For fleet managers seeking to reduce environmental impacts, making the switch to a fleet powered by compressed natural gas is worth a serious look.
The path to successfully converting and operating a CNG fleet has significant operational impacts and requires thinking differently about routing, maintenance, labor, technical assistance and training. Significant up-front investment in infrastructure is a given, as well as incremental vehicle costs and higher operational costs. But for high-fuel-consumption fleets running relatively short routes, a CNG fleet can be a smart alternative and a winning environmental move.
Ninety-six percent of the natural gas used in the United States is domestically produced. It is the cleanest-burning fossil fuel on earth — mostly made up of methane and trace amounts of a few other gases — and it can significantly reduce emissions when compared with gasoline and diesel. Emissions reductions in natural-gas vehicles depend on a number of factors, including drive cycle, engine and vehicle type, but they can offer a 13 percent to 21 percent reduction in greenhouse gases, up to 95 percent reduction in nitrogen oxides (ozone-forming pollutants) and up to 90 percent reduction in particulate matter, which is an even greater health concern than ozone, according to information from Natural Gas Vehicles for America. Cleaner fuel can mean less maintenance and longer engine life as well.
Depending on fleet size and vehicle type, startup costs, infrastructure and incremental vehicle costs can be significant and return-on-investment timeframe can vary widely as well. For all but the smallest fleets, necessary investments are likely to include private fueling stations, retrofits for maintenance-shop safety, storage tanks and fueling “trees.” Operational costs likely will increase as well due to ongoing technical training, certifications, compliance assurance, specialized tools and consulting services. Refueling is a slow process with CNG, which impacts route planning and efficiency. And because CNG fuel tanks have a shorter range than diesel, additional on-vehicle fuel tanks may be required.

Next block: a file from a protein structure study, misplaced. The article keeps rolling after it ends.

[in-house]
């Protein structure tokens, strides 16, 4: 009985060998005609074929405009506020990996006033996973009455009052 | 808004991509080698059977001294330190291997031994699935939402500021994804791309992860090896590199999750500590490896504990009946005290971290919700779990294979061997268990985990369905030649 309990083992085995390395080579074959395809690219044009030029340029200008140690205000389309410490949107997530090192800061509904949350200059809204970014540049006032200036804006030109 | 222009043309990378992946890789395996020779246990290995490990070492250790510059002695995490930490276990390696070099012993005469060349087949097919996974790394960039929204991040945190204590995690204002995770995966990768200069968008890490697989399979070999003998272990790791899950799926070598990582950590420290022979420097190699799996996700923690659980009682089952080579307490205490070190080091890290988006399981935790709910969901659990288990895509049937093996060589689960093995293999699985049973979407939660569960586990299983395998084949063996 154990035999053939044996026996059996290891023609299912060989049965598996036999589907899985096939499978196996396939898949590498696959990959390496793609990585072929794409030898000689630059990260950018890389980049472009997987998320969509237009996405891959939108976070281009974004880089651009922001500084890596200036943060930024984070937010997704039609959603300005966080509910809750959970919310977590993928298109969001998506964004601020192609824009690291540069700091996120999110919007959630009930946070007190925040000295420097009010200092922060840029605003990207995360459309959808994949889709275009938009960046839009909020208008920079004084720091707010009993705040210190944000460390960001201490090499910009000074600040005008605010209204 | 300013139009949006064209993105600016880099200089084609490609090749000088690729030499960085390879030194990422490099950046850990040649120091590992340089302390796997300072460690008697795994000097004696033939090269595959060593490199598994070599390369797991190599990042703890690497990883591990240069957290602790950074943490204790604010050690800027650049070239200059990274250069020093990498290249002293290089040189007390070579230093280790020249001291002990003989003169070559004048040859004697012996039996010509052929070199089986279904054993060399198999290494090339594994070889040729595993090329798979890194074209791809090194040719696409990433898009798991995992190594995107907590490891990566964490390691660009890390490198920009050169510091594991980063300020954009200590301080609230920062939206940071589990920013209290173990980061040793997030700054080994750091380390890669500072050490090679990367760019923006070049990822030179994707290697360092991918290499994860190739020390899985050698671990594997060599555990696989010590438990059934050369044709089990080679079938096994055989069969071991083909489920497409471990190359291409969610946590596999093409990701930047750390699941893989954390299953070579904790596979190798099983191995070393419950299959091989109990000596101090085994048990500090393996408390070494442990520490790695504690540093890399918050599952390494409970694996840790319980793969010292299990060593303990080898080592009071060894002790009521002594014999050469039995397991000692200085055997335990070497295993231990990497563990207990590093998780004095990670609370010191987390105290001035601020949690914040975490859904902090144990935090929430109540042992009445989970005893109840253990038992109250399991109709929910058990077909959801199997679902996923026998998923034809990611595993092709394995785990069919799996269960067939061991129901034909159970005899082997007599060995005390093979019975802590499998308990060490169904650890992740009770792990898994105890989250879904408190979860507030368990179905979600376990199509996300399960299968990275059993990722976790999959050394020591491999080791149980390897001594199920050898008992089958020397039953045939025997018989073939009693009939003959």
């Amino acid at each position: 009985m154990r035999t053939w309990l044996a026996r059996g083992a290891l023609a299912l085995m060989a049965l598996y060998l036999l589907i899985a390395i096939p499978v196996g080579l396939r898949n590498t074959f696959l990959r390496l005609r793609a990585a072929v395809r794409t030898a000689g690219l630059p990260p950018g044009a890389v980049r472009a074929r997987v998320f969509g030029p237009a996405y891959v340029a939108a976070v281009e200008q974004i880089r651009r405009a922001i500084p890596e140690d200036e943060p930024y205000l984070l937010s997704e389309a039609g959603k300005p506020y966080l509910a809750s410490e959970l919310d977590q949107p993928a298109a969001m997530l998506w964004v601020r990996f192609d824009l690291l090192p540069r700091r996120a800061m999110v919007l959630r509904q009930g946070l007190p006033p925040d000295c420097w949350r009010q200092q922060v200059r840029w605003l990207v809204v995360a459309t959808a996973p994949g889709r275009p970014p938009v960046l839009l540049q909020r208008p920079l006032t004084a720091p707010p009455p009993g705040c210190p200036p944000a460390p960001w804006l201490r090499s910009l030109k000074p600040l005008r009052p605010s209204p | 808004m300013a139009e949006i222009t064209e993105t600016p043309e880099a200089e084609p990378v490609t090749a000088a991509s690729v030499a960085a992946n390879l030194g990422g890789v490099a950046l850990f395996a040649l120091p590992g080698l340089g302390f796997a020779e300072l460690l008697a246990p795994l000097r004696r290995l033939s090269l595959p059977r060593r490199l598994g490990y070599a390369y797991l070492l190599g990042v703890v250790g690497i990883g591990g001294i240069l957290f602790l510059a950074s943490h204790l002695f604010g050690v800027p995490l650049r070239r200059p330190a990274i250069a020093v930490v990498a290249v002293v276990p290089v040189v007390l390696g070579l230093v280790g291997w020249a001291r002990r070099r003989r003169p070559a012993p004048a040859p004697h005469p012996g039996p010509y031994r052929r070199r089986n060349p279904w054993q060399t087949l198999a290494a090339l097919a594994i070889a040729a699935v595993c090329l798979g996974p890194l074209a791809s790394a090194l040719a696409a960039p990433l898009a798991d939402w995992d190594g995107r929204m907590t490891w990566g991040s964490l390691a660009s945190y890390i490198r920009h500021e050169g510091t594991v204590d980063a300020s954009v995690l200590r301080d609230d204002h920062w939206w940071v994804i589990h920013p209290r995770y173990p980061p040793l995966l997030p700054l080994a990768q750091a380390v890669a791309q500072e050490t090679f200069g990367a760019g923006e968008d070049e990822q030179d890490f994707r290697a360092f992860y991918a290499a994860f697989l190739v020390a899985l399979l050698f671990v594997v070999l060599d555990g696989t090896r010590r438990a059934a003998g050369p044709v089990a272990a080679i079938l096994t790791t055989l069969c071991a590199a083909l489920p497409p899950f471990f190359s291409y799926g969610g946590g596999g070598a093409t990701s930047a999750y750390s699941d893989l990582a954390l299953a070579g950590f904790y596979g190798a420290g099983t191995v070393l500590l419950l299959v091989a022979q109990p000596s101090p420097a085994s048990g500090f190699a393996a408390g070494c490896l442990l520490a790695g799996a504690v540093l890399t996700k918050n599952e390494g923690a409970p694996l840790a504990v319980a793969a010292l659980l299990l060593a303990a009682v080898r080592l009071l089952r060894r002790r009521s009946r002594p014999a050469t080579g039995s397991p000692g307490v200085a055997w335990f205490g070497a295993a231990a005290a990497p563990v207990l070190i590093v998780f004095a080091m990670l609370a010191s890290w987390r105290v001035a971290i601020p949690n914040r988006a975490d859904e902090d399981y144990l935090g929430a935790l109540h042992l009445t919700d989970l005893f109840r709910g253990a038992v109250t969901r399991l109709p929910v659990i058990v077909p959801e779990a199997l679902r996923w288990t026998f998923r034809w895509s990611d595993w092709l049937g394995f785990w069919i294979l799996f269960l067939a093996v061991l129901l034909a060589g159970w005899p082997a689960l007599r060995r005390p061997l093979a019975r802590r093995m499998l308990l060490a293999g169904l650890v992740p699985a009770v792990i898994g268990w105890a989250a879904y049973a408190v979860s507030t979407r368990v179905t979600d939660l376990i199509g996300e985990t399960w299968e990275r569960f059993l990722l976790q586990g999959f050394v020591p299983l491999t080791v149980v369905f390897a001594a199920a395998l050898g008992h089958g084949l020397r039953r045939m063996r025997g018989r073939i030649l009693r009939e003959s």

For fleets with no margin for downtime, those for whom transportation is their core business, additional consideration should be made in planning for redundancy. Support services taken for granted in the diesel world, such as fuel supply, parts availability, experienced mechanics and technical expertise may not be readily available for their CNG counterparts.
There are natural-gas fleet alternatives for almost any transportation business. CNG engines operate in much the same way that conventional gasoline vehicles do using a spark-ignition, internal combustion engine. Everything from vans and shuttles to transit buses, school buses, waste-disposal trucks, semi-trucks and delivery vehicles can be fueled by CNG. The number and variety of factory-ready CNG vehicles and conversion-eligible CNG vehicles is increasing. Vehicles currently running on traditional gasoline or diesel can convert to natural gas by using qualified retrofitters. CNG conversion (or NGV conversion) kits are available for many types of vehicles, from pickup trucks to transit buses, and a number of them allow for bi-fuel operation, which can be important on long-haul routes.
Given the clear benefit to public health and the environment, programs have been put in place by policy makers to encourage and assist businesses in the switch to natural-gas vehicles. As of this writing, the state of Colorado and the federal government are offering various grants, tax credits and other incentives. However; it is unknown how long they will continue.
At Western Disposal, we log more than 1.3 million miles annually. With nearly 60 percent of our collection fleet converted to CNG thus far, we’re avoiding nearly 800 tons of CO2 annually and have virtually eliminated the nitrogen oxides and particulate matter these vehicles would have produced, keeping us on a path of environmental responsibility, a core value we share with the communities we serve.
Kevin Afflerbaugh is environmental coordinator for Western Disposal Services Inc. He can be reached at 303-448-2332 or firstname.lastname@example.org.